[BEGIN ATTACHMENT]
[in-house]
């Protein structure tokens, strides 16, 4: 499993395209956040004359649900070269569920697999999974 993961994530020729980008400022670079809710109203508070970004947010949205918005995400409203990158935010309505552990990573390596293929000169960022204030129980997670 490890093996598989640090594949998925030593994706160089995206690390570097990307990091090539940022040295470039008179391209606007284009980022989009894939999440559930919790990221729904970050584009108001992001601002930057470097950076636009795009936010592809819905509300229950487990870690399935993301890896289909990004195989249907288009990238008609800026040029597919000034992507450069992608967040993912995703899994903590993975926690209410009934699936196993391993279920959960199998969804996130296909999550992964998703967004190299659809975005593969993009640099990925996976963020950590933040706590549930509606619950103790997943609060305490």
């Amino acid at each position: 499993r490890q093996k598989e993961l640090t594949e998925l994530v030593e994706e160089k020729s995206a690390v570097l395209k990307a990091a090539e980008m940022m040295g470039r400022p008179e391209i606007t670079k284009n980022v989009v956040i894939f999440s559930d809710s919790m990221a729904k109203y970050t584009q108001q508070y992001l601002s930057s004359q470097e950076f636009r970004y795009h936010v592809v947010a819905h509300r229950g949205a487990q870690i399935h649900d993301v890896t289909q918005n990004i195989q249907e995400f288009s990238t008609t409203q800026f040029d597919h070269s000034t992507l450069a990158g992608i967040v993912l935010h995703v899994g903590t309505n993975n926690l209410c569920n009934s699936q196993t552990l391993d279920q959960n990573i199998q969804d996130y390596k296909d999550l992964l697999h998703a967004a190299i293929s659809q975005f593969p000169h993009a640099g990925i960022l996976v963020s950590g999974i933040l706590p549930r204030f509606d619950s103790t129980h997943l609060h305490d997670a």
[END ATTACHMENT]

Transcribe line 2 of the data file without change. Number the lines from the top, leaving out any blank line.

């Protein structure tokens, strides 16, 4: 499993395209956040004359649900070269569920697999999974 993961994530020729980008400022670079809710109203508070970004947010949205918005995400409203990158935010309505552990990573390596293929000169960022204030129980997670 490890093996598989640090594949998925030593994706160089995206690390570097990307990091090539940022040295470039008179391209606007284009980022989009894939999440559930919790990221729904970050584009108001992001601002930057470097950076636009795009936010592809819905509300229950487990870690399935993301890896289909990004195989249907288009990238008609800026040029597919000034992507450069992608967040993912995703899994903590993975926690209410009934699936196993391993279920959960199998969804996130296909999550992964998703967004190299659809975005593969993009640099990925996976963020950590933040706590549930509606619950103790997943609060305490």